Findings on pay and politics resolutions
In 2021, our analysis of asset managers’ voting performance included shareholder-filed governance resolutions on incorporating ESG metrics into executive compensation. In 2022, we also included shareholder-filed governance resolutions that directly relate company compensation and political spending policies to environmental and social issues. We grouped these together under the heading ‘pay and politics’.
- Finding 23: Five of 47 pay and politics resolutions received majority support, with an average of 33% overall support.
- Finding 24: There is limited investor interest in incorporating climate considerations into executive compensation.
- Finding 25: European asset managers vote much more strongly in favour of healthcare companies aligning their political spending with their publicly stated values than US asset managers.
- Finding 26: Seven asset managers voted against lobbying disclosure resolutions that received majority support, despite seeing the reputational damage caused by opaque lobbying payments.
Finding 23: Five of 47 pay and politics resolutions received majority support, with an average of 33% overall support.
Overall shareholder support for pay and politics resolutions ranged between 8% and 60%. Five reached majority support. There were five categories of pay and politics resolutions:
- Alignment of political spending with values: disclosure-oriented resolutions requiring the reporting of political spending and its alignment with companies’ stated values. This category of resolution received the highest percentage support (Figure 19). One of nine received majority support.
- Lobbying payments and policy: disclosure-oriented resolutions requiring reporting of payments used for lobbying, membership of tax-exempt organisations and decision-making for payments. Two of 21 received majority support.
- Political contributions: disclosure-oriented resolutions requiring statement of funding and support directed to election candidates or electioneering-related lobbying and charitable donations, including rationale for activities. Two of 11 received majority support.
- Climate metrics for executive pay: action-oriented resolutions asking for emissions reduction targets to be incorporated into executive remuneration calculations. None of two received majority support.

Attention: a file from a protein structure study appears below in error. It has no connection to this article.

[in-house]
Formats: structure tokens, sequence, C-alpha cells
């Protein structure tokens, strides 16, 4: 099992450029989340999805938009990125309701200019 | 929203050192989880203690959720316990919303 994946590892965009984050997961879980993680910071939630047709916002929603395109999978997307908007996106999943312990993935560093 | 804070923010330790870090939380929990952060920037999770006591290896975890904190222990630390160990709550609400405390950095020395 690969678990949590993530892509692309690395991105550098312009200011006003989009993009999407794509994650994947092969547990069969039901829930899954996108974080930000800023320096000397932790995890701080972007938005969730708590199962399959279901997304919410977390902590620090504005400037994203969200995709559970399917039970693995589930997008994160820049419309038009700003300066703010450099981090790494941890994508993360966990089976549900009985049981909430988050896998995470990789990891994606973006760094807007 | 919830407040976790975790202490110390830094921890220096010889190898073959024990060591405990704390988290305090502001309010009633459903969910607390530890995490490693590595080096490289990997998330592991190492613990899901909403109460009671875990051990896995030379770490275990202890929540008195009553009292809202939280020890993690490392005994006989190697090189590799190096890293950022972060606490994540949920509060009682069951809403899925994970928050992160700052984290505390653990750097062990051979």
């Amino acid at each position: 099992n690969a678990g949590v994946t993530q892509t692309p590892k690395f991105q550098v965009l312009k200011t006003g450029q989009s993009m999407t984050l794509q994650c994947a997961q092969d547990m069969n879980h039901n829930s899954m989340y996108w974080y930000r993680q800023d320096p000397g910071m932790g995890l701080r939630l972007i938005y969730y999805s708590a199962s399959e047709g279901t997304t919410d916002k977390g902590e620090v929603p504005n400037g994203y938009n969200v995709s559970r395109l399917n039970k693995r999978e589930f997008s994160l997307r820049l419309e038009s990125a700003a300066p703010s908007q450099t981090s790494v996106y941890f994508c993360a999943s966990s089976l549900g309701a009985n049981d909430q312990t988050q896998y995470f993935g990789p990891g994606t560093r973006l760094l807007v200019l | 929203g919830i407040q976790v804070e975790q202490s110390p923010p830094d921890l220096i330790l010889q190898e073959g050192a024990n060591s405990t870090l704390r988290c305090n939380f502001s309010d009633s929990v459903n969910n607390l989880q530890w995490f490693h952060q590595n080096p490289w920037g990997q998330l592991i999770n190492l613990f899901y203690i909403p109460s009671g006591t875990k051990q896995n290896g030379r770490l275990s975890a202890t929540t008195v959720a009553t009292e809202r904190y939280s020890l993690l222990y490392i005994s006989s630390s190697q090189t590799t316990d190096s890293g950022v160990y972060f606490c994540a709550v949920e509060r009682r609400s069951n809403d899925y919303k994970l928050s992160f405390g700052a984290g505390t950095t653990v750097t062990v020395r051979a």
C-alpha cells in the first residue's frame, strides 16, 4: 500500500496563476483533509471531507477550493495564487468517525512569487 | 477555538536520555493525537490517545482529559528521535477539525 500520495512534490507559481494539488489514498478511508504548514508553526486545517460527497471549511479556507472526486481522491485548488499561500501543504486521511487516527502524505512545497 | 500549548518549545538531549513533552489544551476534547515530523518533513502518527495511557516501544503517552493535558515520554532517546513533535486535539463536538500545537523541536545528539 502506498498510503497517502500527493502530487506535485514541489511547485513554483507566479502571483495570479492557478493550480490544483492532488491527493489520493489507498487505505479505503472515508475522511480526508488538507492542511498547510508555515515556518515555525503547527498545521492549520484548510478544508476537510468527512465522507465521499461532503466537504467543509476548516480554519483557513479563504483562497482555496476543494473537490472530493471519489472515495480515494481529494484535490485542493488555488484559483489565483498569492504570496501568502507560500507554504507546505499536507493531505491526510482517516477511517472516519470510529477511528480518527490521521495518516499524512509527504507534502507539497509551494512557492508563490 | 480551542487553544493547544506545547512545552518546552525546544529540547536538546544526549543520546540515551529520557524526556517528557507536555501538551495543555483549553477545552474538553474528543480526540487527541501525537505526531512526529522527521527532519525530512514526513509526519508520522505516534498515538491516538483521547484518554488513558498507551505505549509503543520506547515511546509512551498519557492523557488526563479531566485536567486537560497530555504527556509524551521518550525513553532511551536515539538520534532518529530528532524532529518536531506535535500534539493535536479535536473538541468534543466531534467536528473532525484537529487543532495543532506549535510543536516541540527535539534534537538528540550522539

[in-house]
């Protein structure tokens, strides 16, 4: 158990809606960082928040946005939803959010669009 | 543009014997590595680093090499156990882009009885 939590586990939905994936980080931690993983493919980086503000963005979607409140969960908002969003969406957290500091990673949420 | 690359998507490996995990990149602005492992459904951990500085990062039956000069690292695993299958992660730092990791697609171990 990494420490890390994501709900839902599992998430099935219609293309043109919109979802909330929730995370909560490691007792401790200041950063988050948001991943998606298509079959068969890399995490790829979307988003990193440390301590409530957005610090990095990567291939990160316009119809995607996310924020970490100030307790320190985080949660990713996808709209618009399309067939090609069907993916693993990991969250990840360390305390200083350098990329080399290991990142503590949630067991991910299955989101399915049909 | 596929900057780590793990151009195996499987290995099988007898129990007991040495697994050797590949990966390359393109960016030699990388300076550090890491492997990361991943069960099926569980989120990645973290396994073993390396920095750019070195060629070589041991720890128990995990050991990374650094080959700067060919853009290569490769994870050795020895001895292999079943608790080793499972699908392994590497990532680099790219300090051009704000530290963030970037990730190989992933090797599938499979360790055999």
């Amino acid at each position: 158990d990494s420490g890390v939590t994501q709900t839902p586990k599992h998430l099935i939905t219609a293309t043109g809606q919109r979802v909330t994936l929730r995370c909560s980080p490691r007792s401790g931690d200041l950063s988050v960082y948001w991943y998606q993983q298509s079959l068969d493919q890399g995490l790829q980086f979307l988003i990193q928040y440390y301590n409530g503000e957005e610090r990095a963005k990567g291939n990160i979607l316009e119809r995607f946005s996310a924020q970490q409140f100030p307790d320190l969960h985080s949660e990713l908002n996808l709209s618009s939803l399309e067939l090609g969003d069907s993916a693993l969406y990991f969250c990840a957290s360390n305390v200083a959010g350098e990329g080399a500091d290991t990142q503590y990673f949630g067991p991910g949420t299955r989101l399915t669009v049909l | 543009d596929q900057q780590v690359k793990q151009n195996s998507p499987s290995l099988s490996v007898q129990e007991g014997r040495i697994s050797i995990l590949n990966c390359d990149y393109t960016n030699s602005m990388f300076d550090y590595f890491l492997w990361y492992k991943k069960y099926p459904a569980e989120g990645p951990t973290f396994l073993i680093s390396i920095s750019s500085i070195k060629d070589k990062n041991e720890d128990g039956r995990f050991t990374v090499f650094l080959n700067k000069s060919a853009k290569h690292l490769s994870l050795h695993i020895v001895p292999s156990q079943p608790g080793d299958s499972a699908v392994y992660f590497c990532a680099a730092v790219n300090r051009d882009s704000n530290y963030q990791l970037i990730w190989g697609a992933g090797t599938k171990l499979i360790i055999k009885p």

- Pay disparities: resolutions calling for reporting on or adoption of a policy on pay disparities between executives and non-executives. None of four received majority support.
Figure 19 – Of the pay and politics resolutions, those relating to alignment of political spending with values got the highest average overall support.
Finding 24: There is limited investor interest in incorporating climate considerations into executive compensation.
Just two resolutions in our analysis requested that companies disclose or adopt executive remuneration policies that incorporate climate change performance. One at Japanese electric utility Electric Power Development Company (J-Power) got 19% support whereas one at travel company Booking Holdings got 15% support.
Of the 61 asset managers that had holdings in J-Power and/or Booking Holdings, 27 voted against or abstain on these resolutions. According to their published rationales, these investors are reluctant to support them for two reasons. First, they do not want to be seen as intervening in what they see as the role of remuneration committees. Second, they do not see the added value that remuneration policies might bring to reducing emissions.
Executive compensation policies that incorporate a meaningful climate metric and are weighted appropriately can be powerful incentives to align a company’s strategy with the Paris Agreement. This is especially true for companies in sectors with relatively higher abatement costs compared to the rest of the economy, such as J-Power.
Finding 25: European asset managers vote much more strongly in favour of healthcare companies aligning their political spending with their publicly stated values than North American asset managers.
Six of the nine resolutions requesting companies to disclose how their political spending aligns with publicly stated values were filed at healthcare companies. They received between 34% and 50% support overall.